State and local governments are experiencing unprecedented demands for services during the pandemic. Robotic process automation has become an essential tool to help agency employees keep up with the workload and the needs of citizens, say agency IT leaders in a new podcast.
When Texas decided to include automation and agility in their state IT strategy, teams were able to develop a proof of concept around real-life use cases and quickly implement RPA, says Krishna Edathil, director of enterprise solution services, cloud and AI, for the State of Texas. The initial results helped his office prove the value of RPA in a matter of days, he says.
Jack McCarthy, CIO for the State of New Jersey’s judiciary, shares a similar experience with gaining buy-in for RPA implementation. It started with a simple RPA program that performed a work routine in about three minutes, relieving staff of eight to 10 hours of work time normally consumed by repetitive tasks.
Jim Walker, federal CTO and director of public sector marketing for UiPath, also provides examples of how government agencies are using RPA to help employees work more productively, in podcast produced by StateScoop and underwritten by UiPath.
How RPA is making a difference
Edathil says that the pandemic has been a catalyst for agencies to push for RPA solutions and show the technology’s level of impact.
“Agencies [in Texas] started getting a lot of email requests, and it was beyond [our] capacity,” he explains. “We were able to quickly stand up a couple of RPAs and use natural language processing to ingested information and direct a quick response to certain emails.”
The ability to deal with high volumes of work are among the human benefits that come with RPA, says Walker. “It’s not so much about the zeros and the ones, but the people that are benefiting from RPA,” he says.
Walker shares how the Georgia Supplemental Nutrition Assistance Program team quickly built an RPA setup that would automatically renew people who are already on the program, keeping them afloat during the pandemic. The RPA tool conducted a search through the same databases that staff would normally use to verify beneficiaries, and then only flagged exceptions to review.
How to address job loss concerns with RPA adoption
Both state IT officials acknowledged the importance of communicating with, and involving, staff employees throughout the RPA adoption process.
Edathil says that in Texas his IT team made a point of working with agency departments to choose the use case and write the automation together.
“They could see that process happening in front of them and then that fear slowly got away,” he explains. Then when they saw the outcome of how a task that took eight hours to complete was finished in 14 to 15 seconds, or saved $250,000 a year, employees were able to see how RPA was saving money without cutting jobs.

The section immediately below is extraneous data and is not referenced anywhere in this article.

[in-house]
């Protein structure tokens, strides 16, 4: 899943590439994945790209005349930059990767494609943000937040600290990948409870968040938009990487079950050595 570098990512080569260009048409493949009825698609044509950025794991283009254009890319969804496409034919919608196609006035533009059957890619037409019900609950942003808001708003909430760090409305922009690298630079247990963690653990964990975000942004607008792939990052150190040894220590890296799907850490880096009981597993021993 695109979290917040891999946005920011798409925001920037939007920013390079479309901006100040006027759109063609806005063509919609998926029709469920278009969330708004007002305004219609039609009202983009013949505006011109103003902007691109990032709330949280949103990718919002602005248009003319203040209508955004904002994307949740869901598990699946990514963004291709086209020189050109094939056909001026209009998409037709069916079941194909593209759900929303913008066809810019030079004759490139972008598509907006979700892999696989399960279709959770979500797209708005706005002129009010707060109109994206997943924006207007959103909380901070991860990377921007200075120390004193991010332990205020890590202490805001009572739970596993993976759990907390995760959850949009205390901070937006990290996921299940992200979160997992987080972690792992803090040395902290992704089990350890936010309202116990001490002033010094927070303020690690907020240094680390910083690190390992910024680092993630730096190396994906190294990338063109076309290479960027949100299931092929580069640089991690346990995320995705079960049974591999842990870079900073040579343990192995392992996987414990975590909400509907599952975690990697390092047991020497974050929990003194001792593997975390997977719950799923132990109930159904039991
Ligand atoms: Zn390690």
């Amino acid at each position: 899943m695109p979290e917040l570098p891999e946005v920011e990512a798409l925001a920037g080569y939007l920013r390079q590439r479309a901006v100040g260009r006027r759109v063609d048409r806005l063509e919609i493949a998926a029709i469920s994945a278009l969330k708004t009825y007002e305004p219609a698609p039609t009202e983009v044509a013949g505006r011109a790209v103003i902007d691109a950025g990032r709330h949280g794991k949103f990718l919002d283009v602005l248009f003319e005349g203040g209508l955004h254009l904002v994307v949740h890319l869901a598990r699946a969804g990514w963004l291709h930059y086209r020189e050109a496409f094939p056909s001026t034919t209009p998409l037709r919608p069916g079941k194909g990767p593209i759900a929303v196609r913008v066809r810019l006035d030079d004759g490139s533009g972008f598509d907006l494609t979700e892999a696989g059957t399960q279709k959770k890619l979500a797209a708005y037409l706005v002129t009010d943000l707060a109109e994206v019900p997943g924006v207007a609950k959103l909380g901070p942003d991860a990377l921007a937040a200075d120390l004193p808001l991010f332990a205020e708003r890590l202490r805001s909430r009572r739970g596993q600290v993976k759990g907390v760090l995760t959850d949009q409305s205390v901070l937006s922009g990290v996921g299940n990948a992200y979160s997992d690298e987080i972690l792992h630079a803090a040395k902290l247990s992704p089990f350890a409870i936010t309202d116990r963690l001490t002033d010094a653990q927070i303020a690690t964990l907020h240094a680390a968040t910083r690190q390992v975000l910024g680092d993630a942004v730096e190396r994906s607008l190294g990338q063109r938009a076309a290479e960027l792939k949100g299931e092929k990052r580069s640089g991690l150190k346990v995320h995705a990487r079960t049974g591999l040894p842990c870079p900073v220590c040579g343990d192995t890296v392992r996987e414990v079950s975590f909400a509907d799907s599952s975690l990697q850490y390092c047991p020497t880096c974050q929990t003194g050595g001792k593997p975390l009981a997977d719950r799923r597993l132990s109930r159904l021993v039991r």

Edathil, McCarthy and Walker all echo how these small wins keep pushing their team to work on new projects. They end the conversation with a few projects they envision over the next 18 months to drive greater efficiencies — and make recommendations for agencies getting started with RPA.
“Buy a few licenses or get some staff that are hungry to learn about the technology, and move forward,” says McCarthy.
Listen to the podcast for the full conversation on leveraging process automation to meet today’s surge in citizen demands. You can hear more coverage of “IT Modernization in Government” on our StateScoop radio channels on Apple Podcasts, Spotify, Google Play, Stitcher and TuneIn.
This podcast was produced by StateScoop and underwritten by UiPath.
Krishna Edathil has more than two decades of experience in technology start-up and leadership roles. He previously served as senior technology executive for Accenture’s Intelligent Software Engineering Services group, before assuming his current duties for the State of Texas.
Jack McCarthy has an extensive background in government administration and technology, including chief of automated trial court services for New Jersey’s court system.
Jim Walker has served in a variety of IT and engineering leadership roles over his career, including at the U.S. Defense Information Systems Agency, NASA and Deloitte Consulting before joining UiPath two years ago.